Mirage is a sparkling French-Canadian-German production that has a little of everything, and lots of what is essential to the success of a romantic thriller – sizzling chemistry between its two lead characters.
As Claire wakes up alone in her Thailand hotel room, she hears screaming. Water is rising outside, and soon the panicked human traffic surging through the corridors forces Claire upwards, away from her hotel room she had been sharing with her lover, the gorgeous Gabriel. No body is ever found, and Claire is forced to go on with her life without him.
Fifteen years later, Claire (Marie-Josée Croze) is making a new start of it all in Abu Dhabi. She is not alone, with husband Lukas (Hannes Jaenicke) and teenage son Zack (Thomas Chomel) in tow. Lukas is trying to drum up investors for a new restaurant venture and Claire is a cyber security engineer, hired to oversee the security aspects of a new high rise construction project.
Zack is feeling like a fish out of water in this new country, and is thankful when two local teenagers tuck him under their wing. Their escapades seem exceptionally dangerous in a country that is so strangled by archaic religious beliefs and drowning in entrenched corruption.
Claire had been hoping to be able to prove herself again after being made the scapegoat of an industrial disaster at a nuclear power plant. This professional failure haunts her still and is something Claire will never allow herself to forget. Claire’s personal and professional lives both seem to be back on track, until the missing Gabriel (Vikings actor Clive Standen) reappears in her life. Not dead after all, and in serious trouble. In order to stop another disaster happening on one of Claire’s projects, she must put aside her hurt and join forces with Gabriel, whom she discovers had another motive in getting close to her all those years ago.
Mirage is a ‘clash of cultures’ spy thriller and also a romantic thriller, with plenty of ‘will they or won’t they’ vibes underpinning the reunion of the two ex-lovers as they run about dodging bullets and secretly meeting up around the city. Check your scepticism at the door as the dashing Gabriel endeavours to bring down his former employers whilst keeping Claire safe from their evil schemes of industrial sabotage. Croze and Standen are mesmerizing to watch and sigh over as their characters dance the dance that you know can only end in one of two ways.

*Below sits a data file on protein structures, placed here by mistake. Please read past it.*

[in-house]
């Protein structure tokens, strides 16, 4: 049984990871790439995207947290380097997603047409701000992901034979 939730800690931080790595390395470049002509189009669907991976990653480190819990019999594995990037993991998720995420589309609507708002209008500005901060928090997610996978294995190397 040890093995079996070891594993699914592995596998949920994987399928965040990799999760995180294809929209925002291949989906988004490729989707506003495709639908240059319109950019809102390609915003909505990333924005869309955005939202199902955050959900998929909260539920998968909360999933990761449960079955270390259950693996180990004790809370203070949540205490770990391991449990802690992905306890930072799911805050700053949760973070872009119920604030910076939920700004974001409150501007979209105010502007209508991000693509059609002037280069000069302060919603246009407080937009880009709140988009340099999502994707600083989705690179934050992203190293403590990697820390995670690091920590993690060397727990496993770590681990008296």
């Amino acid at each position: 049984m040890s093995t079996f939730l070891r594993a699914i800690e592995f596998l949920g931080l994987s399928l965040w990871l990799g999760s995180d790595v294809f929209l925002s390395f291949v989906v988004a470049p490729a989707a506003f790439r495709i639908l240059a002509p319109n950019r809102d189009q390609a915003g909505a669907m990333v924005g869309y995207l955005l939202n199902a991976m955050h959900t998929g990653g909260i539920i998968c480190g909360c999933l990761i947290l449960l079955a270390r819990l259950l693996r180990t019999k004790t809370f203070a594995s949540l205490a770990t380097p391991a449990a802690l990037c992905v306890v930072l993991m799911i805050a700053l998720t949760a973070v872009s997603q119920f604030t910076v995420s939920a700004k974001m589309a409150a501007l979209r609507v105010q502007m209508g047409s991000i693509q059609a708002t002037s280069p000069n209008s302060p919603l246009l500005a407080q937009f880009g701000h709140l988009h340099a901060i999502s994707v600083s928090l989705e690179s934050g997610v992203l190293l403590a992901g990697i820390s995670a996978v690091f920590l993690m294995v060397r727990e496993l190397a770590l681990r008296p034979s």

Abu Dhabi’s soaring structures emerging from the desert contrast with the bustling street scenes of the poorer quarters of this very rich city. This is ‘old world meets new world’, and the meek acceptance of all as to how the city’s bureaucracy functions is illustrated by the plight of the Syrian refugee that Claire hires as her personal driver. Claire’s efforts to make connections in the entitled ex patriate community shows its underbelly, introducing not only herself but her husband and son to the schemers and climbers who have all come to Abu Dhabi with ambitions of their own.
As a spy thriller, Mirage is more flash than substance but it matters little as it is such a visual feast of a part of the world rarely seen in drama television. The powerful light of the city in the sand makes you wince for the actors as they act out their scenes next to blinding water and metal encased buildings. Everyone in Mirage is glamorous and sin is everywhere despite the ever present threat of what can happen to someone who steps out of line with the over represented authorities of Abu Dhabi. Phone calls are traced, spies lurk around every corner and there’s a whole heap of unsatisfied and jealous eyes willing to take advantage of the newcomers.
Mirage is a six part series streaming now on SBS on Demand. Mirage was filmed on location in Abu Dhabi and also in Morocco.
Other reviews you might enjoy:
- 7500 (Amazon Prime) – movie review
- Cardinal S4 (SBS on Demand) – streaming review
- Flack S2 (FOXTEL on Demand) – streaming review
Andy is a Perth based reviewer who has been moderating online book clubs and working with not-for-profits since the interwebs were young. Andy contributes to The Blurb on books, streaming TV, movies and various other shiny things she picks up. She is also a bit obsessed with podcasts.